a lot of stuff targeting the pi will build for armv6, so it works on even a pi1
that means ignoring all of the fancy features more modern arm cores added, and makes the performance suffer a lot

pigod
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Re: Veracrypt performance benchmark: Pi4 VS 8-year-old Intel

Sun Sep 06, 2020 3:15 am

cleverca22 wrote:
Sun Sep 06, 2020 3:10 am
a lot of stuff targeting the pi will build for armv6, so it works on even a pi1
that means ignoring all of the fancy features more modern arm cores added, and makes the performance suffer a lot
The installer package has "armhf" in its name. I searched the web and that seems to mean "for arm processors (armv7+) that have hardware floating point support. "

cleverca22
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Re: Veracrypt performance benchmark: Pi4 VS 8-year-old Intel

Sun Sep 06, 2020 3:18 am

pigod wrote:
Sun Sep 06, 2020 3:15 am
The installer package has "armhf" in its name. I searched the web and that seems to mean "for arm processors (armv7+) that have hardware floating point support. "
pi4 still has extra features that a base armv7 wont have
and 64bit also helps as well

Kendek
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Re: Veracrypt performance benchmark: Pi4 VS 8-year-old Intel

Sun Sep 06, 2020 8:05 am

Cryptsetup benchmark results in 64-bit and NEON (where possible) mode:

Code: Select all

#            Algorithm |       Key |      Encryption |      Decryption
xchacha12,aes-adiantum        256b       216,2 MiB/s       216,7 MiB/s
xchacha20,aes-adiantum        256b       176,0 MiB/s       177,0 MiB/s
               aes-cbc        128b        25,3 MiB/s        82,4 MiB/s
           serpent-cbc        128b        38,2 MiB/s        39,0 MiB/s
           twofish-cbc        128b        59,8 MiB/s        60,6 MiB/s
          camellia-cbc        128b        59,2 MiB/s        60,2 MiB/s
               aes-cbc        256b        18,5 MiB/s        62,3 MiB/s
           serpent-cbc        256b        38,1 MiB/s        38,9 MiB/s
           twofish-cbc        256b        59,3 MiB/s        60,5 MiB/s
          camellia-cbc        256b        47,8 MiB/s        48,9 MiB/s
               aes-xts        256b        90,3 MiB/s        80,0 MiB/s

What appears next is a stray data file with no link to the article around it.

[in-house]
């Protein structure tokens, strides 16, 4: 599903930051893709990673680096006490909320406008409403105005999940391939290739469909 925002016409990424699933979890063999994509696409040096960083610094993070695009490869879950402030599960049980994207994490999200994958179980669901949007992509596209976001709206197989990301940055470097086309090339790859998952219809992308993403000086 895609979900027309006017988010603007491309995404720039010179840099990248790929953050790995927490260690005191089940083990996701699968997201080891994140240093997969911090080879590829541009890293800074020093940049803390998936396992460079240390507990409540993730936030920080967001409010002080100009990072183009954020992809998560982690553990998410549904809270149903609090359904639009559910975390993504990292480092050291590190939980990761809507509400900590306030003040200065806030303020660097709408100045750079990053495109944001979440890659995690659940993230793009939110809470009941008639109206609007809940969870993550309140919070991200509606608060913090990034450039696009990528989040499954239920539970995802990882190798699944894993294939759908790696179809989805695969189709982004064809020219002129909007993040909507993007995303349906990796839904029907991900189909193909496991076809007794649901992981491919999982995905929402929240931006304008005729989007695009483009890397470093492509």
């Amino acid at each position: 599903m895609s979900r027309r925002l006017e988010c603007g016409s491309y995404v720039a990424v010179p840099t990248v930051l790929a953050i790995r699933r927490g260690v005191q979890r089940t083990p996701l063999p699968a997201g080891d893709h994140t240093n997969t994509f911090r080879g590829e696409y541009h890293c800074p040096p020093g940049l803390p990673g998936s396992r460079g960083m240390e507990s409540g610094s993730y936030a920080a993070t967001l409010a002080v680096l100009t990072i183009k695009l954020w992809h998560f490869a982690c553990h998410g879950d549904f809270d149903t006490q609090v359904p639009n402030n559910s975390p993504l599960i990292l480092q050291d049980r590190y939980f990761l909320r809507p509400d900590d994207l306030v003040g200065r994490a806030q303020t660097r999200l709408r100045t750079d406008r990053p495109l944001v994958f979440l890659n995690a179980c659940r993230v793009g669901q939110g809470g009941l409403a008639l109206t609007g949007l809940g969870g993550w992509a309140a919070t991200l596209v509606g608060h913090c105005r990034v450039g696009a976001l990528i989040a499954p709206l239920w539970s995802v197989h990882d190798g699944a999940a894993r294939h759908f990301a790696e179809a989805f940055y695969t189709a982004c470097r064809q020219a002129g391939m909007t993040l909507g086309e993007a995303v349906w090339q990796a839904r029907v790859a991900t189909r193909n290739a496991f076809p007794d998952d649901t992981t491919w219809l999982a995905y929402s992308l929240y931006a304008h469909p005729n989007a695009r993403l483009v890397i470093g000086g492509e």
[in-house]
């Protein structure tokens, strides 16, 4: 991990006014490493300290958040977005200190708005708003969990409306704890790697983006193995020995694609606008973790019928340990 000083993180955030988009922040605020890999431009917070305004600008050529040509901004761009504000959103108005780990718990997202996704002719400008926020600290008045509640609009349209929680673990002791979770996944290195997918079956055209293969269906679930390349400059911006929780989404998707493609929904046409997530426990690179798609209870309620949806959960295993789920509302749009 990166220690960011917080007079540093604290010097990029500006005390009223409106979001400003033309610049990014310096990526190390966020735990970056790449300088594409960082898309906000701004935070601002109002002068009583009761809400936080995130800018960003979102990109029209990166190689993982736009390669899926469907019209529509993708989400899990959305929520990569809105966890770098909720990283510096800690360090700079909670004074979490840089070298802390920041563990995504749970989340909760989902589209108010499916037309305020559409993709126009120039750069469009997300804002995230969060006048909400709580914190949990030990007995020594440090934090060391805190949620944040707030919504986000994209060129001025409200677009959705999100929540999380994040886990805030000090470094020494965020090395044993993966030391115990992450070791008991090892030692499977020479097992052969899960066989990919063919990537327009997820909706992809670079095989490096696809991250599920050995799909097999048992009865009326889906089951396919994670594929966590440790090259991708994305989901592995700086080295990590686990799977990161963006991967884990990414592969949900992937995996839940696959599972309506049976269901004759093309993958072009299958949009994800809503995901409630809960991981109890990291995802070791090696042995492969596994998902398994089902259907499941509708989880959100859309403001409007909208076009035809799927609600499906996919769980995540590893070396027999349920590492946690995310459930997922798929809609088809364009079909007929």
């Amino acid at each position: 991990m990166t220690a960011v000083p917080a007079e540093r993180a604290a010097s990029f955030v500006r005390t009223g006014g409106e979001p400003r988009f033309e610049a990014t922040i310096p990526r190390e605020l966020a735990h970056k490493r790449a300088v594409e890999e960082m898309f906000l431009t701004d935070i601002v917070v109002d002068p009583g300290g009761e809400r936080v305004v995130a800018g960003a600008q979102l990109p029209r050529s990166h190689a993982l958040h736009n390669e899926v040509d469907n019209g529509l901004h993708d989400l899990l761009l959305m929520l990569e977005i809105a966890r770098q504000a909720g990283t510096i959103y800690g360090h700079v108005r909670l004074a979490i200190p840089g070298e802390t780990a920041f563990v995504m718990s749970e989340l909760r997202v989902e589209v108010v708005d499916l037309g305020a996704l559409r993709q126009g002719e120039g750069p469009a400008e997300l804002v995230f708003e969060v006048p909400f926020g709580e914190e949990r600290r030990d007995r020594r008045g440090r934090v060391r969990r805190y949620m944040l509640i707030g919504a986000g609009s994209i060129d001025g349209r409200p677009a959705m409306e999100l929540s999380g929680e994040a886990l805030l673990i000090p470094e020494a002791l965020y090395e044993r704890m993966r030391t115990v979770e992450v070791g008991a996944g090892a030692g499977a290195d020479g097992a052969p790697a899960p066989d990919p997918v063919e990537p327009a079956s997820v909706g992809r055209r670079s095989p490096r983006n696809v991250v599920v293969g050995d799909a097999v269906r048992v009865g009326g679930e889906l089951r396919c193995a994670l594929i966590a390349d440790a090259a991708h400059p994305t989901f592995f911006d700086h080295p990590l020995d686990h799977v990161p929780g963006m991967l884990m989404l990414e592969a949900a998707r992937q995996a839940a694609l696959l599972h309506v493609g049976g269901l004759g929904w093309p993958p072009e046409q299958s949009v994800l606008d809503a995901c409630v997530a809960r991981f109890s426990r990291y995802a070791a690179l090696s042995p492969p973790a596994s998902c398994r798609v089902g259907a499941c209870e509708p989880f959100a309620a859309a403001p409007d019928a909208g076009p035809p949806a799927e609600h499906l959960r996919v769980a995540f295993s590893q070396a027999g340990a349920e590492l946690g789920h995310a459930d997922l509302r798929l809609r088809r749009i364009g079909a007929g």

serpent-xts        256b        41,2 MiB/s        41,5 MiB/s
           twofish-xts        256b        67,2 MiB/s        66,7 MiB/s
               aes-xts        512b        70,2 MiB/s        61,3 MiB/s
           serpent-xts        512b        41,4 MiB/s        41,5 MiB/s
           twofish-xts        512b        66,9 MiB/s        66,5 MiB/s
The newer and ARM-optimized Adiantum is the best choice on Pi, since there is no hardware AES acceleration. You can use it with cryptsetup and fscrypt. If you are also interested in VPN, consider WireGuard.

spcharc
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Re: Veracrypt performance benchmark: Pi4 VS 8-year-old Intel

Tue Sep 08, 2020 12:26 am

pigod wrote:
Sun Sep 06, 2020 3:03 am
spcharc wrote:
Sat Sep 05, 2020 8:12 pm
The result looks good. I'm wondering what exactly that Intel CPU is?
E3-1230 V2, 4 cores, 8 threads.
Thanks for the info.

Seems it's faster than my i7 laptop CPU. No wonder it looks like 10x faster than pi4

ejolson
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Re: Veracrypt performance benchmark: Pi4 VS 8-year-old Intel

Tue Sep 08, 2020 2:05 am

Kendek wrote:
Sun Sep 06, 2020 8:05 am
Cryptsetup benchmark results in 64-bit and NEON (where possible) mode:

Code: Select all

#            Algorithm |       Key |      Encryption |      Decryption
xchacha12,aes-adiantum        256b       216,2 MiB/s       216,7 MiB/s
xchacha20,aes-adiantum        256b       176,0 MiB/s       177,0 MiB/s
               aes-cbc        128b        25,3 MiB/s        82,4 MiB/s
           serpent-cbc        128b        38,2 MiB/s        39,0 MiB/s
           twofish-cbc        128b        59,8 MiB/s        60,6 MiB/s
          camellia-cbc        128b        59,2 MiB/s        60,2 MiB/s
               aes-cbc        256b        18,5 MiB/s        62,3 MiB/s
           serpent-cbc        256b        38,1 MiB/s        38,9 MiB/s
           twofish-cbc        256b        59,3 MiB/s        60,5 MiB/s
          camellia-cbc        256b        47,8 MiB/s        48,9 MiB/s
               aes-xts        256b        90,3 MiB/s        80,0 MiB/s
           serpent-xts        256b        41,2 MiB/s        41,5 MiB/s
           twofish-xts        256b        67,2 MiB/s        66,7 MiB/s
               aes-xts        512b        70,2 MiB/s        61,3 MiB/s
           serpent-xts        512b        41,4 MiB/s        41,5 MiB/s